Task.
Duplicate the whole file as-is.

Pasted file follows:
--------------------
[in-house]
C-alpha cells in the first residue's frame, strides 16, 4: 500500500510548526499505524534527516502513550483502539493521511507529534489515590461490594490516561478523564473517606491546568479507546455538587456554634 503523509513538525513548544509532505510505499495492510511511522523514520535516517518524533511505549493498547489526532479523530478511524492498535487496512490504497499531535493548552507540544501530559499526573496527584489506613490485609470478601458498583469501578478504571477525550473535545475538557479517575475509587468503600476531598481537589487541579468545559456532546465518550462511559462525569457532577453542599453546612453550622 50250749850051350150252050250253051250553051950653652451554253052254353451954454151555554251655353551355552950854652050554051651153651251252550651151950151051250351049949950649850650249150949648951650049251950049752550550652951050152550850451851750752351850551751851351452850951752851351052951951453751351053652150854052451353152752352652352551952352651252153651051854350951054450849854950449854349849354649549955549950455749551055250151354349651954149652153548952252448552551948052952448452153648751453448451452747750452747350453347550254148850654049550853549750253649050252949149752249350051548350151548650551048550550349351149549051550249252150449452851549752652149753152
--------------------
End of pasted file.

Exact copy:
[in-house]
C-alpha cells in the first residue's frame, strides 16, 4: 500500500510548526499505524534527516502513550483502539493521511507529534489515590461490594490516561478523564473517606491546568479507546455538587456554634 503523509513538525513548544509532505510505499495492510511511522523514520535516517518524533511505549493498547489526532479523530478511524492498535487496512490504497499531535493548552507540544501530559499526573496527584489506613490485609470478601458498583469501578478504571477525550473535545475538557479517575475509587468503600476531598481537589487541579468545559456532546465518550462511559462525569457532577453542599453546612453550622 50250749850051350150252050250253051250553051950653652451554253052254353451954454151555554251655353551355552950854652050554051651153651251252550651151950151051250351049949950649850650249150949648951650049251950049752550550652951050152550850451851750752351850551751851351452850951752851351052951951453751351053652150854052451353152752352652352551952352651252153651051854350951054450849854950449854349849354649549955549950455749551055250151354349651954149652153548952252448552551948052952448452153648751453448451452747750452747350453347550254148850654049550853549750253649050252949149752249350051548350151548650551048550550349351149549051550249252150449452851549752652149753152